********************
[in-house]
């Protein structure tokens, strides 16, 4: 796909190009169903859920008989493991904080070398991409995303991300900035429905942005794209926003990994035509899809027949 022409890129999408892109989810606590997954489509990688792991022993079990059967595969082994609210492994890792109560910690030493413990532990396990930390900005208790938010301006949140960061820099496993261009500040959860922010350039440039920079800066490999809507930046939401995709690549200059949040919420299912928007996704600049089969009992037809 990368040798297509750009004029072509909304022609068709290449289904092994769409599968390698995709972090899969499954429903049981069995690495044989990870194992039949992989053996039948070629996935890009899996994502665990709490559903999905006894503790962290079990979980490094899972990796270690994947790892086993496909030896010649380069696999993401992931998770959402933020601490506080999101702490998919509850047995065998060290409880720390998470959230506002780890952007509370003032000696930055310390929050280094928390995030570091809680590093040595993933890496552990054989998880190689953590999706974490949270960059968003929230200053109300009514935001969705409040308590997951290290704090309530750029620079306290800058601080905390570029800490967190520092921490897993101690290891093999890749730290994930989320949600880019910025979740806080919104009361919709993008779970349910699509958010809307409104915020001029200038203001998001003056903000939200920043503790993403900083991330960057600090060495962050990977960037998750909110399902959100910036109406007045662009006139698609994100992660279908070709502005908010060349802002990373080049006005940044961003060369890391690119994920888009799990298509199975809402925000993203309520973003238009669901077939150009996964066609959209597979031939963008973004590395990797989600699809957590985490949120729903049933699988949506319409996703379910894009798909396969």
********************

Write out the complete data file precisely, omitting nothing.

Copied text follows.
[in-house]
């Protein structure tokens, strides 16, 4: 796909190009169903859920008989493991904080070398991409995303991300900035429905942005794209926003990994035509899809027949 022409890129999408892109989810606590997954489509990688792991022993079990059967595969082994609210492994890792109560910690030493413990532990396990930390900005208790938010301006949140960061820099496993261009500040959860922010350039440039920079800066490999809507930046939401995709690549200059949040919420299912928007996704600049089969009992037809 990368040798297509750009004029072509909304022609068709290449289904092994769409599968390698995709972090899969499954429903049981069995690495044989990870194992039949992989053996039948070629996935890009899996994502665990709490559903999905006894503790962290079990979980490094899972990796270690994947790892086993496909030896010649380069696999993401992931998770959402933020601490506080999101702490998919509850047995065998060290409880720390998470959230506002780890952007509370003032000696930055310390929050280094928390995030570091809680590093040595993933890496552990054989998880190689953590999706974490949270960059968003929230200053109300009514935001969705409040308590997951290290704090309530750029620079306290800058601080905390570029800490967190520092921490897993101690290891093999890749730290994930989320949600880019910025979740806080919104009361919709993008779970349910699509958010809307409104915020001029200038203001998001003056903000939200920043503790993403900083991330960057600090060495962050990977960037998750909110399902959100910036109406007045662009006139698609994100992660279908070709502005908010060349802002990373080049006005940044961003060369890391690119994920888009799990298509199975809402925000993203309520973003238009669901077939150009996964066609959209597979031939963008973004590395990797989600699809957590985490949120729903049933699988949506319409996703379910894009798909396969």